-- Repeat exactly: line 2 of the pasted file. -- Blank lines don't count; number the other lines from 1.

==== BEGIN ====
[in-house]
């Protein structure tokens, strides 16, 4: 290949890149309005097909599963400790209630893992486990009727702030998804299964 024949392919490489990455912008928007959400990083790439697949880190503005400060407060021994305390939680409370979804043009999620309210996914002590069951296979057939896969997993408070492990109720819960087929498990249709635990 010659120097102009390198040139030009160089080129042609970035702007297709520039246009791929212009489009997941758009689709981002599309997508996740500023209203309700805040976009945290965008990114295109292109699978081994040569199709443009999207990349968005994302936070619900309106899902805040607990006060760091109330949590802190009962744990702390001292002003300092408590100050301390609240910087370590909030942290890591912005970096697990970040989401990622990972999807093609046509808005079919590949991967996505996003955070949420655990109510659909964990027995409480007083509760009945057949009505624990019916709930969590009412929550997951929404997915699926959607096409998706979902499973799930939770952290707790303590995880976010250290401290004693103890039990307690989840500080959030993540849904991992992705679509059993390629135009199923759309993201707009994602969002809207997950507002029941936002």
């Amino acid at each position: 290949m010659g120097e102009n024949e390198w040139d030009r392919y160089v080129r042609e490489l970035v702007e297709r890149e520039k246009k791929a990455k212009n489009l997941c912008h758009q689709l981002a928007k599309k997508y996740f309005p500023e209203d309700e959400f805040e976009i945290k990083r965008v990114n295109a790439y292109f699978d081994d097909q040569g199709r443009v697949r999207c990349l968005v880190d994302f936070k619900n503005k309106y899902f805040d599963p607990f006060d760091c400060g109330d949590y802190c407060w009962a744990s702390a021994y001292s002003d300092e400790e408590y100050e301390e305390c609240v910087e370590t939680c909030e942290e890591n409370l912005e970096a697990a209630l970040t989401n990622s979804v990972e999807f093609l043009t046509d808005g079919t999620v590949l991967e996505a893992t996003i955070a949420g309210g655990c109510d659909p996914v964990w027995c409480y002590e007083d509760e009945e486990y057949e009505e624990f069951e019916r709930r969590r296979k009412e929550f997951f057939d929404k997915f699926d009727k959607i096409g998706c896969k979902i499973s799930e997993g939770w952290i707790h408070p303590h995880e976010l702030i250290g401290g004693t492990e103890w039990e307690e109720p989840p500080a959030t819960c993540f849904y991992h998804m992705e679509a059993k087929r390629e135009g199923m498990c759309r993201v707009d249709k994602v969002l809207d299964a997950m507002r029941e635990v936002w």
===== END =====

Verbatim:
């Protein structure tokens, strides 16, 4: 290949890149309005097909599963400790209630893992486990009727702030998804299964 024949392919490489990455912008928007959400990083790439697949880190503005400060407060021994305390939680409370979804043009999620309210996914002590069951296979057939896969997993408070492990109720819960087929498990249709635990 010659120097102009390198040139030009160089080129042609970035702007297709520039246009791929212009489009997941758009689709981002599309997508996740500023209203309700805040976009945290965008990114295109292109699978081994040569199709443009999207990349968005994302936070619900309106899902805040607990006060760091109330949590802190009962744990702390001292002003300092408590100050301390609240910087370590909030942290890591912005970096697990970040989401990622990972999807093609046509808005079919590949991967996505996003955070949420655990109510659909964990027995409480007083509760009945057949009505624990019916709930969590009412929550997951929404997915699926959607096409998706979902499973799930939770952290707790303590995880976010250290401290004693103890039990307690989840500080959030993540849904991992992705679509059993390629135009199923759309993201707009994602969002809207997950507002029941936002």